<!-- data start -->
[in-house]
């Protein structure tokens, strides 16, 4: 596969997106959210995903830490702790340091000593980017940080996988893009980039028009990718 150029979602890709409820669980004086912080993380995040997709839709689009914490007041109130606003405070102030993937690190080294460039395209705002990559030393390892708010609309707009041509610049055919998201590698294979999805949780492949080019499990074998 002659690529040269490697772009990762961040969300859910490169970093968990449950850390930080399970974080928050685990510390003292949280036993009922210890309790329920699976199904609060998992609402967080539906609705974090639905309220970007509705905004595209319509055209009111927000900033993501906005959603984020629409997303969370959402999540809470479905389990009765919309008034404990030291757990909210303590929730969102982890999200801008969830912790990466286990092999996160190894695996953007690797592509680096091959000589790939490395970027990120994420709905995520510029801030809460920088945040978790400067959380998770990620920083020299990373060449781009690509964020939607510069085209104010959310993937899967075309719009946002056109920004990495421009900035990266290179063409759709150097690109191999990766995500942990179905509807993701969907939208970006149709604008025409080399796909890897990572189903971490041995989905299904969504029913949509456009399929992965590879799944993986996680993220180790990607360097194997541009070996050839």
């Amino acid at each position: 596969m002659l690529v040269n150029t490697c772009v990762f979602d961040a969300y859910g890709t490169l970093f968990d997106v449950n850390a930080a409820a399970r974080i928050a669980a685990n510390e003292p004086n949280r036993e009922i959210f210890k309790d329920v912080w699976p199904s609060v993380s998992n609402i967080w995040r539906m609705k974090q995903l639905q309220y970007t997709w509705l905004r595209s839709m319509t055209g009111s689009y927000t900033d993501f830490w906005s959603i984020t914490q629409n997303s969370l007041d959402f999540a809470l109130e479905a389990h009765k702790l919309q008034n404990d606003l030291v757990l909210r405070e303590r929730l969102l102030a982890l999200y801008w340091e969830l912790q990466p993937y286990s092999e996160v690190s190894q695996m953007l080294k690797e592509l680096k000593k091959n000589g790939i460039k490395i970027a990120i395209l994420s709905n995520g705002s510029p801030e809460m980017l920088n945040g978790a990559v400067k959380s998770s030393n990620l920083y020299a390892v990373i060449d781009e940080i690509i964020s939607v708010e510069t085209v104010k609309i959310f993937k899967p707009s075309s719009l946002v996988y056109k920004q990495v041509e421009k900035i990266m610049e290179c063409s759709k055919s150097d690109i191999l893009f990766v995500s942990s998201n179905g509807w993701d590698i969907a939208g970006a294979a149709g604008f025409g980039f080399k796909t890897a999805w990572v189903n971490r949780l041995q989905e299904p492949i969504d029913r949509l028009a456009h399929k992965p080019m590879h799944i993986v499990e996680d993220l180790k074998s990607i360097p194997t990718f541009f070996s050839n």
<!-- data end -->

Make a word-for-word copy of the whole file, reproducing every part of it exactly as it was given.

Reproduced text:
[in-house]
């Protein structure tokens, strides 16, 4: 596969997106959210995903830490702790340091000593980017940080996988893009980039028009990718 150029979602890709409820669980004086912080993380995040997709839709689009914490007041109130606003405070102030993937690190080294460039395209705002990559030393390892708010609309707009041509610049055919998201590698294979999805949780492949080019499990074998 002659690529040269490697772009990762961040969300859910490169970093968990449950850390930080399970974080928050685990510390003292949280036993009922210890309790329920699976199904609060998992609402967080539906609705974090639905309220970007509705905004595209319509055209009111927000900033993501906005959603984020629409997303969370959402999540809470479905389990009765919309008034404990030291757990909210303590929730969102982890999200801008969830912790990466286990092999996160190894695996953007690797592509680096091959000589790939490395970027990120994420709905995520510029801030809460920088945040978790400067959380998770990620920083020299990373060449781009690509964020939607510069085209104010959310993937899967075309719009946002056109920004990495421009900035990266290179063409759709150097690109191999990766995500942990179905509807993701969907939208970006149709604008025409080399796909890897990572189903971490041995989905299904969504029913949509456009399929992965590879799944993986996680993220180790990607360097194997541009070996050839």
């Amino acid at each position: 596969m002659l690529v040269n150029t490697c772009v990762f979602d961040a969300y859910g890709t490169l970093f968990d997106v449950n850390a930080a409820a399970r974080i928050a669980a685990n510390e003292p004086n949280r036993e009922i959210f210890k309790d329920v912080w699976p199904s609060v993380s998992n609402i967080w995040r539906m609705k974090q995903l639905q309220y970007t997709w509705l905004r595209s839709m319509t055209g009111s689009y927000t900033d993501f830490w906005s959603i984020t914490q629409n997303s969370l007041d959402f999540a809470l109130e479905a389990h009765k702790l919309q008034n404990d606003l030291v757990l909210r405070e303590r929730l969102l102030a982890l999200y801008w340091e969830l912790q990466p993937y286990s092999e996160v690190s190894q695996m953007l080294k690797e592509l680096k000593k091959n000589g790939i460039k490395i970027a990120i395209l994420s709905n995520g705002s510029p801030e809460m980017l920088n945040g978790a990559v400067k959380s998770s030393n990620l920083y020299a390892v990373i060449d781009e940080i690509i964020s939607v708010e510069t085209v104010k609309i959310f993937k899967p707009s075309s719009l946002v996988y056109k920004q990495v041509e421009k900035i990266m610049e290179c063409s759709k055919s150097d690109i191999l893009f990766v995500s942990s998201n179905g509807w993701d590698i969907a939208g970006a294979a149709g604008f025409g980039f080399k796909t890897a999805w990572v189903n971490r949780l041995q989905e299904p492949i969504d029913r949509l028009a456009h399929k992965p080019m590879h799944i993986v499990e996680d993220l180790k074998s990607i360097p194997t990718f541009f070996s050839n």